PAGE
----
Category Archives: photography|still life

Maple Leaves Along the Ritchey Canyon Trail

Maple Leaves Along the Ritchey Canyon Trail

From a hike on the Ritchey Canyon and Redwood Trails in Bothe-Napa Valley State Park. The hike was one of several before-the-wedding activities arranged by Amanda & Brett. (Yep, there was also a trail run.)

Here’s a PDF version of the park brochure & trail map.

Feather Along the Secret Trail

Semiplume feather along the Secret Trail in Calabasas, California.

This intricate feather was caught on a bristly stalk along the Secret Trail (Calabasas – Cold Creek Trail). The slightest breath of wind would jostle its branches and branchlets. I found I was holding my breath, waiting for the still moments when I could take a photograph. The feather is smaller than the photograph suggests, perhaps 1.50″-1.75″ in length.

There are several types of bird feathers, the most familiar of which is probably the contour feather. The Feather on the Modelo Trail is a contour feather. In a sense contour feathers form the outer shell of a bird, defining its form and coloration. Wing and tail feathers are contour feathers. The fluffy feather with a familiar name — the down feather — provides insulation.

The feather found along the Secret Trail is a semiplume feather. A semiplume feather looks like it is a blend of a contour feather and a down feather, and has some of the characteristics of both. Like a contour feather it has a supportive shaft, but like a down feather it has filamentary branches (barbs) and branchlets (barbules). This combination helps to fill out the bird’s shape, and also provides additional insulation.

The barbules of contour feathers have hooks (barbicels) which join adjacent barbs to form the blade-like vanes of the feather. The barbules of semiplume and down feathers do not have hooks. This allows the barbs of the feather to spread in three dimensions and more easily fill a space. Here’s a closer view of the barbs and barbules of the Secret Trail feather.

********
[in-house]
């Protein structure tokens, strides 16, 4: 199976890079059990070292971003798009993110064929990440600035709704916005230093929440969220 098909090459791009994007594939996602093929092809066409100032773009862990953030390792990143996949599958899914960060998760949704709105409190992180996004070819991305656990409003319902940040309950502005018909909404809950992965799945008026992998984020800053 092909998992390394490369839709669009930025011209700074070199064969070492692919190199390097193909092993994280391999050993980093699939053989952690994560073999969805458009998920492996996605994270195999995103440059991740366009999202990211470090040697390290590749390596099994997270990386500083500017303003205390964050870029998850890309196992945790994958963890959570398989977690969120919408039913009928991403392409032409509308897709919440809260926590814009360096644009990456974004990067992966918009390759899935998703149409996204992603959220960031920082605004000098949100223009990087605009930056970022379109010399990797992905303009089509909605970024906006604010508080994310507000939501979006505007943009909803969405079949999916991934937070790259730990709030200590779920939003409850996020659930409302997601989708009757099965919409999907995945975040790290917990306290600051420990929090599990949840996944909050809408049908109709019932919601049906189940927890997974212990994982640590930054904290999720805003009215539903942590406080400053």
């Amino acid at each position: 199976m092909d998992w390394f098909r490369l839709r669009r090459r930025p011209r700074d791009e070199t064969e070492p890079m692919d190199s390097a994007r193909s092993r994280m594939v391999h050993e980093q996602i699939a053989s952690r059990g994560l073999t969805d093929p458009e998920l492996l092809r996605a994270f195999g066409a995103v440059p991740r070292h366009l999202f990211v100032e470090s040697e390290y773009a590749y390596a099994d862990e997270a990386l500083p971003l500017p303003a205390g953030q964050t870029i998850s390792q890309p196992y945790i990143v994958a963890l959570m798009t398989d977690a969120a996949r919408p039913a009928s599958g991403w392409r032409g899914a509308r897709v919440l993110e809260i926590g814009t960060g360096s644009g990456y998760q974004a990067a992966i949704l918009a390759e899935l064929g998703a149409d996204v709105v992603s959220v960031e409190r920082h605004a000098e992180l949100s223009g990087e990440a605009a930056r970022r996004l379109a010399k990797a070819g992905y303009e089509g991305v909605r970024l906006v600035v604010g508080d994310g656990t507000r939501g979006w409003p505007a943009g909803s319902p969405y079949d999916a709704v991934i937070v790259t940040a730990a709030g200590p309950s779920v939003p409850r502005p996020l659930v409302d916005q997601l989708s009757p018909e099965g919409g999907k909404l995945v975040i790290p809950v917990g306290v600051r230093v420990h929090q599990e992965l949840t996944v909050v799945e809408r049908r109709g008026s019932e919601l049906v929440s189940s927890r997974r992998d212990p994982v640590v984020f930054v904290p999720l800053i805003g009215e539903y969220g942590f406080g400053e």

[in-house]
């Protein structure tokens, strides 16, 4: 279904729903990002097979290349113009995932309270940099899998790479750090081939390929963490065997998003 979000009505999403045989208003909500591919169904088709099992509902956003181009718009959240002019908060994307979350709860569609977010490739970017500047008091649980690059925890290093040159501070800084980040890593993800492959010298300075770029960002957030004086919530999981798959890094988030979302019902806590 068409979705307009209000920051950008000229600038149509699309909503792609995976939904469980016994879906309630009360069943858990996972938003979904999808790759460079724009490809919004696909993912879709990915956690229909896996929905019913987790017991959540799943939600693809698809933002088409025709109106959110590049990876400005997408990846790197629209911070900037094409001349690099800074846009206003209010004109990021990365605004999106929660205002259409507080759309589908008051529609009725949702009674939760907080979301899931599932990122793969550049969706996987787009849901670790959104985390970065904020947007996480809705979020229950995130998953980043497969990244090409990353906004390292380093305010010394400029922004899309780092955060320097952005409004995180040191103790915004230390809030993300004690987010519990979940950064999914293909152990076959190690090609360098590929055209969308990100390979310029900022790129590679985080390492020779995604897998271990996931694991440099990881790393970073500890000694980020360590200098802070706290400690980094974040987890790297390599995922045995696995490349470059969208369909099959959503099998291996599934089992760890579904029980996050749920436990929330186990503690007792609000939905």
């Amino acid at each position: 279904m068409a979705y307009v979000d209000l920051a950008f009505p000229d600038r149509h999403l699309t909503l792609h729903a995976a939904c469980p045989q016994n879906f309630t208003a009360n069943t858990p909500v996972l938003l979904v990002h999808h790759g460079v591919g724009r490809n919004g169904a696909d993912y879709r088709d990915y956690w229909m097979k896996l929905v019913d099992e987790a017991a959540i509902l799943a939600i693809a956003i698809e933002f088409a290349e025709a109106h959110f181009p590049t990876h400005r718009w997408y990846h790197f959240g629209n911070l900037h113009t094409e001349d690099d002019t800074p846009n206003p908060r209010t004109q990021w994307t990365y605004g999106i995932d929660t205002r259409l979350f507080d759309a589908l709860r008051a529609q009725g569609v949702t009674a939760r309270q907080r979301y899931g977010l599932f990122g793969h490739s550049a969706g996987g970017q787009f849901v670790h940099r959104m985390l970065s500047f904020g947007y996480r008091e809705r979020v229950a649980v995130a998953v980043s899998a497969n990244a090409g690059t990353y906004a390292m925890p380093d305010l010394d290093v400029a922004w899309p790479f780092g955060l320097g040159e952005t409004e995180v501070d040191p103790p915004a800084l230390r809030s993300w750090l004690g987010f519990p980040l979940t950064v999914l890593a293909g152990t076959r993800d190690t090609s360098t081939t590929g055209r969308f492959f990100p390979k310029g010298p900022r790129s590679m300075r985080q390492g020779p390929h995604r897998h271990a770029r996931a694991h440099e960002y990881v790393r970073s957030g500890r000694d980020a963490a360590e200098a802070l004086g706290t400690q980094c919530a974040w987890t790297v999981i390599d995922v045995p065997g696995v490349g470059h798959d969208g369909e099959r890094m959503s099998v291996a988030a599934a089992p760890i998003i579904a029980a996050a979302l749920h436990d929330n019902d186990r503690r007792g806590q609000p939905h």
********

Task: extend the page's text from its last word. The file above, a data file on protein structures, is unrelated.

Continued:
To see how the Secret Trail feather compares to other semiplume feathers, I asked long-time climbing, kayaking, and running partner Gary Gunder — now living the good life on the North Shore — if he could take some photos of feathers from some of the birds at Tin Roof Ranch. Courtesy of Gary, here are photos of semiplume feathers from a chicken, turkey, and goose.

For more about feathers and birds see Feather Structure on the Cornell Lab of Ornithology All About Birds web site.

P.S. I asked Gary how his running is going, and he replied, “I run every day… across the Kamehameha highway to go surfing!”

Malibu Creek State Park Coast Redwoods

Coast redwood in Malibu Creek State Park

Benefiting from the cool ocean air that flows into Malibu Canyon, the afternoon shadows of Goat Buttes, their north-facing aspect, and the sustaining waters of Malibu Creek and Century Lake, the 100 year old coast redwoods in Malibu Creek State Park appear to be thriving.

Coast redwoods are not endemic to Southern California. According to Los Padres Forestwatch, the southernmost stand of naturally-occurring coast redwoods is on the coast about 200 miles north of Malibu Creek State Park in an area of Los Padres National Forest designated the Southern Redwood Botanical Area.

Numerous redwoods have been planted in Southern California, and not all of them are doing well. A reprint of the 2004 article “What’s up with the redwoods?” by James Downer, available as a resource link on the Urban Forest Ecosystems Institute website, discusses a dramatic decline in coast redwoods planted in Ventura County and describes some of the problems facing this wonderful tree.

Perhaps the Malibu Creek State Park redwoods have a better chance of surviving, and naturally-occurring or not, will be enjoyed by Park visitors for centuries to come.

From this morning’s trail run in Malibu Creek State Park.